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The 2017 federal budget means housing and transit funding for Toronto

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Yasmin Aboelsaud Mar 22, 2017 8:03 am 137

On Monday, two days before the release of the 2017 Federal Budget, Mayor John Tory shared a note on his Facebook account.

“The federal government must demonstrate that its priorities and programs will provide what is necessary for our country and our citizens to continue to thrive, no matter where they live,” wrote Tory. “I expect this week’s federal budget to support and advance what I see as the three “I”s of Nation Building: Infrastructure, Innovation and Immigration.”

In the public letter, the Toronto mayor touches on transit, housing, and immigration.

And today, the 280-page “Building A Strong Middle Class” budget was released, which was tabled by the Minister of Finance, Bill Morneau.

To break down what it means to Toronto, we’ll focus on Mayor Tory’s major points.

Transit

Through the Public Transit Infrastructure Fund, Budget 2016 focused on making immediate investments of $3.4 billion over three years. This year, the Government will invest $20.1 billion over 11 years through bilateral agreements with provinces and territories, according to the today’s budget report.

For Toronto, Tory is mostly considered about the funding for the Scarborough Subway Extension. And the federal government plans to deliver a chunk of that budget to “build upon Metrolinx’s GO Regional Express Rail (RER) program, the SmartTrack project in Toronto proposes to link Scarborough to Etobicoke, and enhance the GO RER program with up to six new stations and an integrated fare system.”

Although it’s unclear how much of the money will be given to Toronto, allocations will be determined using a formula based on ridership (70 per cent) and population (30 per cent).

Housing

“The federal and provincial governments must also make immediate investments to address our growing housing crisis,” wrote Tory. And the federal government agrees. In the budget, it states, “When affordable housing is in short supply, Canada’s whole economy suffers.”

For that reason, a new National Housing Strategy will invest more than $11.2 billion over 11 years “in a variety of initiatives designed to build, renew and repair Canada’s stock of affordable housing and help ensure that Canadians have affordable housing that meets their needs.”

This year’s budget also proposes to provide approximately $3.2 billion over the next 11 years to provinces and territories to support key priorities for affordable housing that include: the construction of new affordable housing units; the renovation and repair of existing housing; rent subsidies and other measures to make housing more affordable; and other initiatives to support safe, independent living for Canada’s seniors, persons with disabilities and other individuals requiring accessibility modifications.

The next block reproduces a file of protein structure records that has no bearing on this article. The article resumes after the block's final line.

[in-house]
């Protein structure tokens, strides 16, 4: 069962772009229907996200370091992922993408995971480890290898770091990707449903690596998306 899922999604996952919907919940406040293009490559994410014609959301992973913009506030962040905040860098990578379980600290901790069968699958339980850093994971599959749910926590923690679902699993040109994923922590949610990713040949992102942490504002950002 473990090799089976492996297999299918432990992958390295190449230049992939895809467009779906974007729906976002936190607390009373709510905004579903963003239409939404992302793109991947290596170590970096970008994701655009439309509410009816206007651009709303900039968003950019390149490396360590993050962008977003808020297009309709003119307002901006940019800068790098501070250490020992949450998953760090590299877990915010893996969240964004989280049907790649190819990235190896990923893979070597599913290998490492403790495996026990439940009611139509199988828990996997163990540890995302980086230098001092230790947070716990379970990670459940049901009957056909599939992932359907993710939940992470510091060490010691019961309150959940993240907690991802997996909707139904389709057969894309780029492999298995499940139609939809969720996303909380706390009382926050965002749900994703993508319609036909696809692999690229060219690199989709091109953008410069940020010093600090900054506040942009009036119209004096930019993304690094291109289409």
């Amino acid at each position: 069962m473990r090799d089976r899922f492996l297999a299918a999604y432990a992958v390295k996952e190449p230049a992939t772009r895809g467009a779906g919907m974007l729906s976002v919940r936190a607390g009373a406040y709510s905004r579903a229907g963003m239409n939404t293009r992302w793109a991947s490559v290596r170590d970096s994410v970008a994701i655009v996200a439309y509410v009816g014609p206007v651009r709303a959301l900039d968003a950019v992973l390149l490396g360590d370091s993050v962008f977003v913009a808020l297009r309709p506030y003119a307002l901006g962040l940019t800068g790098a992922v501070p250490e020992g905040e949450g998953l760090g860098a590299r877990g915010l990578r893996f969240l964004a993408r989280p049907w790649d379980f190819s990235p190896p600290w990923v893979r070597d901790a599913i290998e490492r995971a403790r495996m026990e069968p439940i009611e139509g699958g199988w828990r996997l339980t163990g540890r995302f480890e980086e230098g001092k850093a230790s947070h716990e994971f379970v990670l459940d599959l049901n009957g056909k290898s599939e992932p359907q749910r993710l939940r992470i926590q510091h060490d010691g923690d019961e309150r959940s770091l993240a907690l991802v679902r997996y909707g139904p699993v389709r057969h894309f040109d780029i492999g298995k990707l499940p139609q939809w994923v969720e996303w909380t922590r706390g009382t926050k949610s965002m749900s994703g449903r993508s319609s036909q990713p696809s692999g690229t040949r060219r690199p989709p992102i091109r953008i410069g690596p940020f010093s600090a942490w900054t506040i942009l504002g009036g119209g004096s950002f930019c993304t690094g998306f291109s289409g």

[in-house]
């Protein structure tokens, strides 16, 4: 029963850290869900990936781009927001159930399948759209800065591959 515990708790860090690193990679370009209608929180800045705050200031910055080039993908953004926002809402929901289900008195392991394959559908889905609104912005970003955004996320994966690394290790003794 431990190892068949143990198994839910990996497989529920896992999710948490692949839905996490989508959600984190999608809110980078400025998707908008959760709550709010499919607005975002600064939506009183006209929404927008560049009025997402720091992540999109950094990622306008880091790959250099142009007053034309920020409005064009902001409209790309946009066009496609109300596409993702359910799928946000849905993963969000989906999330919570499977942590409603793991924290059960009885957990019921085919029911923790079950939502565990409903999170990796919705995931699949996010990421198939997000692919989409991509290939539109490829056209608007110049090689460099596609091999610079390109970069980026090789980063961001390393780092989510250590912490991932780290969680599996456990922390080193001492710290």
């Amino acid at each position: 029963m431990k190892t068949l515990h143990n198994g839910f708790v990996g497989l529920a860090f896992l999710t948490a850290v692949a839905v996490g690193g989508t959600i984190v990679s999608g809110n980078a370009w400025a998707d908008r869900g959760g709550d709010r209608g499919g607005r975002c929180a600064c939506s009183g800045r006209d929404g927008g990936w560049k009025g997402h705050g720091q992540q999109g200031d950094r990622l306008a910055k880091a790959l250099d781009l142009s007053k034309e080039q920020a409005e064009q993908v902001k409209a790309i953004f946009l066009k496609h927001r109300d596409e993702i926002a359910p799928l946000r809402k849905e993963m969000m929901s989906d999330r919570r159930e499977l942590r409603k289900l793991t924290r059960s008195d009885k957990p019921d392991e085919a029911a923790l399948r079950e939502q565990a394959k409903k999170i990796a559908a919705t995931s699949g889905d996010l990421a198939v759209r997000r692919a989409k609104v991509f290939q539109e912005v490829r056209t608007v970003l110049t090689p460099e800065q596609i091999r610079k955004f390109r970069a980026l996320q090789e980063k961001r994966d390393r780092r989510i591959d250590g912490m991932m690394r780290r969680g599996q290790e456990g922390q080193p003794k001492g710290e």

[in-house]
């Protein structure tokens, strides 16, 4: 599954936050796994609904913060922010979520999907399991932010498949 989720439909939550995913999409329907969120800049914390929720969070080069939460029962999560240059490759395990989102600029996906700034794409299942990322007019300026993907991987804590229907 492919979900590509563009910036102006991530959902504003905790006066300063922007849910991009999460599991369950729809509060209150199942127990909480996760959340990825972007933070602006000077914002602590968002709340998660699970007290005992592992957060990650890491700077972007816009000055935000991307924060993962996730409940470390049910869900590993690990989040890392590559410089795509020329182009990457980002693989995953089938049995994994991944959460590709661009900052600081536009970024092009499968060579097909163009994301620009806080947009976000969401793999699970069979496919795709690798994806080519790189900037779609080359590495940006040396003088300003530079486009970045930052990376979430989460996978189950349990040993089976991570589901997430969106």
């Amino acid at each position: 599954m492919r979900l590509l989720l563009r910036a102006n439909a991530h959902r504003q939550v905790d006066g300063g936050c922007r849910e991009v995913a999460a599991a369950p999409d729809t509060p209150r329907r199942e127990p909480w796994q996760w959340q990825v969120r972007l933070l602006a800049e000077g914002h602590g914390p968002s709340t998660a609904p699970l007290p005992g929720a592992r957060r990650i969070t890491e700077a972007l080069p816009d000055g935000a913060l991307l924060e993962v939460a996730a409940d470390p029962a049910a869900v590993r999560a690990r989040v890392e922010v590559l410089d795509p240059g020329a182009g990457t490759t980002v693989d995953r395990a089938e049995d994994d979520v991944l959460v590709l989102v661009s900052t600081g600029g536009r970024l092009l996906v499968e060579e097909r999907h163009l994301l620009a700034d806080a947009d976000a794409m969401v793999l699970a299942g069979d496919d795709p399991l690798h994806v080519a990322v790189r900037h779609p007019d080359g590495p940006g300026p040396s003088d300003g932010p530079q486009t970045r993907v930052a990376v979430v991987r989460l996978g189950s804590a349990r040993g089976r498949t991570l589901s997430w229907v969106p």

Immigration

“Without immigration, Canada’s natural population growth would not be enough to sustain our economic growth and well-being,” Tory wrote. “Immigration is not a threat, it is an advantage and a necessary and beneficial investment.”

And the federal government recognizes that diversity is a source of strength. Building on funding announced in the 2016 Fall Economic Statement, Budget 2017 proposes to provide an additional $7.8 million over two years, starting in 2017–18, to implement a new Global Talent Stream under the Temporary Foreign Worker Program, as part of the Global Skills Strategy.

Moreover, in order to ensure that newcomers “are able to put their skills to good”, the budget proposes to reallocate $27.5 million over five years, starting in 2017–18, and $5.5 million per year thereafter from Employment and Social Development Canada’s existing resources to support a Targeted Employment Strategy for newcomers.

Building A Strong Middle Class

To further support the middle class, the federal government has also pledge to close tax loopholes and tax planning schemes that disproportionately favour the wealth. Additionally, it has proposed an extra $523.9 million over five years to prevent tax evasion and improve tax compliance.

“Budget 2017 is about jobs. It’s about creating good middle class jobs today, while preparing Canadians for the jobs of tomorrow,” said Monreau in a press release. “The next step in our plan for Canada’s economy is making the smart, responsible investments we need to be innovative and competitive, while improving the health of our communities, ensuring a better future for our kids and grandkids.”

At the time of publication, neither the City of Toronto nor John Tory (who is currently in India) have released statements regarding today’s budget.

Further details on the 2017 Budget can be found here.

See also

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Yasmin Aboelsaud
Senior Staff Writer, music aficionado, fueled by coffee, travel & Drake.

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